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This perennial wildflower is 3-9' tall, forming a central stem that is unbranched, except along the upper one-third of its length, where there may be a few ascending lateral stems. These stems are predominately reddish purple and terete; they are covered with spreading white hairs. Abundant spreading leaves occur along these stems; they are usually opposite below and alternate above. Individual leaves are 3-7" long and ½-1½" across; they are lanceolate-elliptic in shape and usually crenate-serrate along their margins. The upper leaf surface is medium green and rough-textured from minute stiff hairs, while the lower surface is pale green with spreading white hairs along the major veins and minute stiff hairs inbetween. The minute stiff hairs of the leaves are sparsely to moderately abundant in their distribution. Individual leaves taper gradually into short petioles up to ½" long, and they taper gradually into acute tips. The upper stems terminate in one or more flowerheads about 2-3" across. Each flowerhead has 10-20 yellow ray florets that surround a dense circular cluster of yellow disk florets in the center. The petaloid extensions of the ray florets are oblong and slightly notched at their tips. The tiny disk florets are tubular in shape with 5 spreading to ascending lobes. The disk florets are perfect, while the ray florets are sterile. At the base of each flowerhead, there are floral bracts (phyllaries) that are loosely arranged in several series; they are ascending to widely spreading when the flowerhead is in bloom. Individual floral bracts are medium green, narrowly linear-lanceolate, and covered with stiff minute hairs; their margins are often ciliate. The peduncles (up to 6" long) of the flowerheads are similar to the stems, except they are usually light green. The blooming period occurs from mid-summer into the fall, lasting about 2 months. The disk florets are replaced by small achenes that are oblongoid and slightly flattened in shape; each achene has a truncate apex with a pair of membranous awns that soon become detached. The root system has fleshy fibrous roots and shallow rhizomes. Small colonies of plants often develop from the rhizomes.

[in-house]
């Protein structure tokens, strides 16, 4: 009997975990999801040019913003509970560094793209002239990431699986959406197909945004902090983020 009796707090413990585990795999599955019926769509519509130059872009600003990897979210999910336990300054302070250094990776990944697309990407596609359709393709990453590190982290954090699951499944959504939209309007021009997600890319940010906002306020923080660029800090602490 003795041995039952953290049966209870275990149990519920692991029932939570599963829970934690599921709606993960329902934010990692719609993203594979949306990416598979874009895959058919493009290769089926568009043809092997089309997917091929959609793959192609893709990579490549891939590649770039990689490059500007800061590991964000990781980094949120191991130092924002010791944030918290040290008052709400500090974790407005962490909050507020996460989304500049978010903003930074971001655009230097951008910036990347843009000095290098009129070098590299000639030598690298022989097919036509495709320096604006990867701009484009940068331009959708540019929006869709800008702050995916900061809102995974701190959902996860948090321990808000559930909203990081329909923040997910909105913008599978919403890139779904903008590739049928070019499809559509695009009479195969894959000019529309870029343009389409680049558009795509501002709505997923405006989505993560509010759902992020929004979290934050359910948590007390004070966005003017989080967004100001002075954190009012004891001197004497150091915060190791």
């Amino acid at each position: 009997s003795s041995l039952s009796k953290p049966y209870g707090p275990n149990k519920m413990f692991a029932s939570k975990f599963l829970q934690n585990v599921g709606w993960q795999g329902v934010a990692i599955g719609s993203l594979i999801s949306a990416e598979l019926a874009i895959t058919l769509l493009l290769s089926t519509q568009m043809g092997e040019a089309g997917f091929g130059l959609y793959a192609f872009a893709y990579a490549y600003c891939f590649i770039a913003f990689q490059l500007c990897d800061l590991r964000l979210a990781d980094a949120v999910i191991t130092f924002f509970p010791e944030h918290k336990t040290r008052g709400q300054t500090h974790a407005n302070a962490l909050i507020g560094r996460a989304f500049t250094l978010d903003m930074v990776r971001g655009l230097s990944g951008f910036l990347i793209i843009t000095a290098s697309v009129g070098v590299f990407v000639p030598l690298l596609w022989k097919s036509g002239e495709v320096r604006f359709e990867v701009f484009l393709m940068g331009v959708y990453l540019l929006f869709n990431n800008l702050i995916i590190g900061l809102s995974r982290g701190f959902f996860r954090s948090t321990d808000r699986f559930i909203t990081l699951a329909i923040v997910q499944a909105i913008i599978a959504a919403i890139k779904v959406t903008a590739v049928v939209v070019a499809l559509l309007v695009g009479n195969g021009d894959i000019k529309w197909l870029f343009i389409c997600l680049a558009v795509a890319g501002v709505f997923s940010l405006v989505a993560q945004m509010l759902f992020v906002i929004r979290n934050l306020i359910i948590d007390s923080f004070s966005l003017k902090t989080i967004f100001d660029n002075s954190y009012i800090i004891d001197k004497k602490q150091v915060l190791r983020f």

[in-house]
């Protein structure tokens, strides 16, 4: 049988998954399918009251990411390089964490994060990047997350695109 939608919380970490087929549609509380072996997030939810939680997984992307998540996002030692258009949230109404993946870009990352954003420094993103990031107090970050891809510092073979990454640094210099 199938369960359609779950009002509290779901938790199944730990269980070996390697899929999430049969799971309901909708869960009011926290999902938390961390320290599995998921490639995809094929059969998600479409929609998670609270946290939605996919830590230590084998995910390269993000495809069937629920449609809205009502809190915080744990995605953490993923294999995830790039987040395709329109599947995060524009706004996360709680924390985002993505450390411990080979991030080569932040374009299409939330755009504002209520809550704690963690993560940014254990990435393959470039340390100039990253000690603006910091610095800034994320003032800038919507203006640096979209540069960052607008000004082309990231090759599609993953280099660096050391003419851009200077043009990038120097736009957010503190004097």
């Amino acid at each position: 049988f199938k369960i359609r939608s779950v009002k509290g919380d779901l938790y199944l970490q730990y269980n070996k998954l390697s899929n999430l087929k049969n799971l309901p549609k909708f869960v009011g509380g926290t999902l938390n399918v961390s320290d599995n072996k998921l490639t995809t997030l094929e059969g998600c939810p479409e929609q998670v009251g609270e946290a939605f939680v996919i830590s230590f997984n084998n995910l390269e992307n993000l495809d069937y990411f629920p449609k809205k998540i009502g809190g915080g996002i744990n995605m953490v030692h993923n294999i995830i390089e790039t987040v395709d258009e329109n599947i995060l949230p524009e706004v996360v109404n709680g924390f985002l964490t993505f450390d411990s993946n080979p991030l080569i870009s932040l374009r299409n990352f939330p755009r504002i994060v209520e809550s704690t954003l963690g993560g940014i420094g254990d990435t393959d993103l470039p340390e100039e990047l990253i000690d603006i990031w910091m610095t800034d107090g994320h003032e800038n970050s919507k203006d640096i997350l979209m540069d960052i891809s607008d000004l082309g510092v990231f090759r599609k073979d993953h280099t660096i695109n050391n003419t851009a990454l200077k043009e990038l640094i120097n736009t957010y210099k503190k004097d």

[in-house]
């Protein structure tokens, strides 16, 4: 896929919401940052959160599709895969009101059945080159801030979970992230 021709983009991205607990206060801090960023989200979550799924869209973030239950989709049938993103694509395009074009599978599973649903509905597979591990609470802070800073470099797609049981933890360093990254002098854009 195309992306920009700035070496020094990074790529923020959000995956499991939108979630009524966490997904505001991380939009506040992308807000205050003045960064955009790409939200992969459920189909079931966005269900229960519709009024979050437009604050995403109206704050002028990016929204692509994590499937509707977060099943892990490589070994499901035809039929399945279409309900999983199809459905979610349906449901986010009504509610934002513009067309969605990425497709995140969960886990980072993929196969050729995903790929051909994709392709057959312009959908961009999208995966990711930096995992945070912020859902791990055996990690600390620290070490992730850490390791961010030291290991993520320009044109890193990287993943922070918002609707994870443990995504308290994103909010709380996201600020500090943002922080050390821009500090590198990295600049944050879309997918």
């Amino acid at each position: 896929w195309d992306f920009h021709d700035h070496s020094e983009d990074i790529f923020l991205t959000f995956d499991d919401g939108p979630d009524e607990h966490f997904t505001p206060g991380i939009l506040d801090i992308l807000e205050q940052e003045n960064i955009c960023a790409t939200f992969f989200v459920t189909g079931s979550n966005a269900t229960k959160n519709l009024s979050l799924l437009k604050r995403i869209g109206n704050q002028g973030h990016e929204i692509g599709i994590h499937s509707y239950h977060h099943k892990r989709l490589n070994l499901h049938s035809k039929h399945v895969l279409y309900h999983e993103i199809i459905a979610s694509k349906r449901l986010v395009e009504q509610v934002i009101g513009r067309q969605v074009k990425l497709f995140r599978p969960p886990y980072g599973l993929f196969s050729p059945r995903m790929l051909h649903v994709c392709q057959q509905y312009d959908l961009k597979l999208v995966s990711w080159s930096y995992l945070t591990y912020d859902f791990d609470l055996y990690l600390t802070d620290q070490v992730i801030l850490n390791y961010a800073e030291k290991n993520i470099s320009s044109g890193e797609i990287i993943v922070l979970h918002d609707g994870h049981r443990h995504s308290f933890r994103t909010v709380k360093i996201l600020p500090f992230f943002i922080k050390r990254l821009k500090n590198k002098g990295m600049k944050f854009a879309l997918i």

Creative Commons Attribution Non Commercial 3.0 (CC BY-NC 3.0)

© John Hilty

Source: Illinois Wildflowers

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